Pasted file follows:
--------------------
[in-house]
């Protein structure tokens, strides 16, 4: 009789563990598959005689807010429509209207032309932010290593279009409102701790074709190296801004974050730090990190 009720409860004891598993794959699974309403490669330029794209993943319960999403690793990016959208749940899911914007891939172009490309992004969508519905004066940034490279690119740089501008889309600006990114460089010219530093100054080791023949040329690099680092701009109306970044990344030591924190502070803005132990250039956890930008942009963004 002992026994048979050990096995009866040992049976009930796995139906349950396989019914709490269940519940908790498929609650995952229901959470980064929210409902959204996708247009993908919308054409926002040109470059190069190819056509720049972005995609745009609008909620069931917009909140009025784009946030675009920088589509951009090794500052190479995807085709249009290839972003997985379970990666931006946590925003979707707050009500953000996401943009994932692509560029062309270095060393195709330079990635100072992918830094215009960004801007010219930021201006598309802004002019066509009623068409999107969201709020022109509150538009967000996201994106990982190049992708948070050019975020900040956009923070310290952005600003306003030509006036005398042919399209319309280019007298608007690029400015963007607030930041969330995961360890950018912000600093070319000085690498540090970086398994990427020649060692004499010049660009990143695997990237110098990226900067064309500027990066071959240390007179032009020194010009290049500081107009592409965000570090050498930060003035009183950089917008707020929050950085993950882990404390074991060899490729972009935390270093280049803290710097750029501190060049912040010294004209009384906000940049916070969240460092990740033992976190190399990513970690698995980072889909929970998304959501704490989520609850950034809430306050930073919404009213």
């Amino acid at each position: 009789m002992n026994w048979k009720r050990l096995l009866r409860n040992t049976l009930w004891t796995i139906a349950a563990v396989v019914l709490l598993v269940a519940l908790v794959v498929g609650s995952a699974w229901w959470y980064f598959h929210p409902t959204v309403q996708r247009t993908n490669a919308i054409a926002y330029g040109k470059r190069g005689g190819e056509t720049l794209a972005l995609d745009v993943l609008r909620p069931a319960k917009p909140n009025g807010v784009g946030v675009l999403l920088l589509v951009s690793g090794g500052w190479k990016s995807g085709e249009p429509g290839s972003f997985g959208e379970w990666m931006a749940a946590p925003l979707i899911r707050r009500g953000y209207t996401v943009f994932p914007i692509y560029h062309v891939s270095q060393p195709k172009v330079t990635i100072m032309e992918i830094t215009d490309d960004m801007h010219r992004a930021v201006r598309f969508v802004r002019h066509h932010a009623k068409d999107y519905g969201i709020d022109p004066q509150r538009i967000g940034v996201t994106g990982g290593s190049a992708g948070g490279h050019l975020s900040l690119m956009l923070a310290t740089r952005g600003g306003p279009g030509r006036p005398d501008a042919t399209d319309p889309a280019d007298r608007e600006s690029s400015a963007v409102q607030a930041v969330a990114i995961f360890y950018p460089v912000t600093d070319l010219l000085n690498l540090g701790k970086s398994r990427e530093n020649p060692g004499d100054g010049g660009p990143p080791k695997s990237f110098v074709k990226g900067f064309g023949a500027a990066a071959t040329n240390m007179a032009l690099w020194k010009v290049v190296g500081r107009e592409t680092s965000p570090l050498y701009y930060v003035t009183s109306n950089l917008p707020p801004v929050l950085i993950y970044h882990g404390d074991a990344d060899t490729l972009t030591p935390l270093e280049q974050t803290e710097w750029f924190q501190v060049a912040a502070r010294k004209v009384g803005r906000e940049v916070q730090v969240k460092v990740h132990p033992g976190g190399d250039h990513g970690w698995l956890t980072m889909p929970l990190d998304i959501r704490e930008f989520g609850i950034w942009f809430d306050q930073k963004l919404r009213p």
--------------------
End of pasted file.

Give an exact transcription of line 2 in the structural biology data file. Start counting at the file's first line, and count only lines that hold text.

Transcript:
């Protein structure tokens, strides 16, 4: 009789563990598959005689807010429509209207032309932010290593279009409102701790074709190296801004974050730090990190 009720409860004891598993794959699974309403490669330029794209993943319960999403690793990016959208749940899911914007891939172009490309992004969508519905004066940034490279690119740089501008889309600006990114460089010219530093100054080791023949040329690099680092701009109306970044990344030591924190502070803005132990250039956890930008942009963004 002992026994048979050990096995009866040992049976009930796995139906349950396989019914709490269940519940908790498929609650995952229901959470980064929210409902959204996708247009993908919308054409926002040109470059190069190819056509720049972005995609745009609008909620069931917009909140009025784009946030675009920088589509951009090794500052190479995807085709249009290839972003997985379970990666931006946590925003979707707050009500953000996401943009994932692509560029062309270095060393195709330079990635100072992918830094215009960004801007010219930021201006598309802004002019066509009623068409999107969201709020022109509150538009967000996201994106990982190049992708948070050019975020900040956009923070310290952005600003306003030509006036005398042919399209319309280019007298608007690029400015963007607030930041969330995961360890950018912000600093070319000085690498540090970086398994990427020649060692004499010049660009990143695997990237110098990226900067064309500027990066071959240390007179032009020194010009290049500081107009592409965000570090050498930060003035009183950089917008707020929050950085993950882990404390074991060899490729972009935390270093280049803290710097750029501190060049912040010294004209009384906000940049916070969240460092990740033992976190190399990513970690698995980072889909929970998304959501704490989520609850950034809430306050930073919404009213």